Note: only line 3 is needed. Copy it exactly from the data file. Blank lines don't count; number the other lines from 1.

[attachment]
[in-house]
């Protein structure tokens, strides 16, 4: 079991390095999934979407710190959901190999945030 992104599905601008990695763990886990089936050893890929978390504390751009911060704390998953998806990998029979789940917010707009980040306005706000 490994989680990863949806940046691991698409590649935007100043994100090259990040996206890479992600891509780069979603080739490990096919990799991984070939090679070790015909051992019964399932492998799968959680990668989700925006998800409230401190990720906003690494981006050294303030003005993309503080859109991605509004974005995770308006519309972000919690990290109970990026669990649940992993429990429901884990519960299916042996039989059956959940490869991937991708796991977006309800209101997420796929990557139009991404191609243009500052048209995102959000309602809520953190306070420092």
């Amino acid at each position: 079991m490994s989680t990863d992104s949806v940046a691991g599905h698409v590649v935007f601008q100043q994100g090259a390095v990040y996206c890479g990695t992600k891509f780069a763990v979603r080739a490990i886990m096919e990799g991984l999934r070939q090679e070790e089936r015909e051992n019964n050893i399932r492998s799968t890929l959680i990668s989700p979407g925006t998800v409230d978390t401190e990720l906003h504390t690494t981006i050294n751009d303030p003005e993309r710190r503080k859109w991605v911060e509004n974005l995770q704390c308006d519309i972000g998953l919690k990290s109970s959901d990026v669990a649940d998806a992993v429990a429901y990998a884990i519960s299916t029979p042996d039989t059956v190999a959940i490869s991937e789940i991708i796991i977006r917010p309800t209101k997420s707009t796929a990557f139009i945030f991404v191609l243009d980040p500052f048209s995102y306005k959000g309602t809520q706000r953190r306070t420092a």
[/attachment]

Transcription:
């Amino acid at each position: 079991m490994s989680t990863d992104s949806v940046a691991g599905h698409v590649v935007f601008q100043q994100g090259a390095v990040y996206c890479g990695t992600k891509f780069a763990v979603r080739a490990i886990m096919e990799g991984l999934r070939q090679e070790e089936r015909e051992n019964n050893i399932r492998s799968t890929l959680i990668s989700p979407g925006t998800v409230d978390t401190e990720l906003h504390t690494t981006i050294n751009d303030p003005e993309r710190r503080k859109w991605v911060e509004n974005l995770q704390c308006d519309i972000g998953l919690k990290s109970s959901d990026v669990a649940d998806a992993v429990a429901y990998a884990i519960s299916t029979p042996d039989t059956v190999a959940i490869s991937e789940i991708i796991i977006r917010p309800t209101k997420s707009t796929a990557f139009i945030f991404v191609l243009d980040p500052f048209s995102y306005k959000g309602t809520q706000r953190r306070t420092a």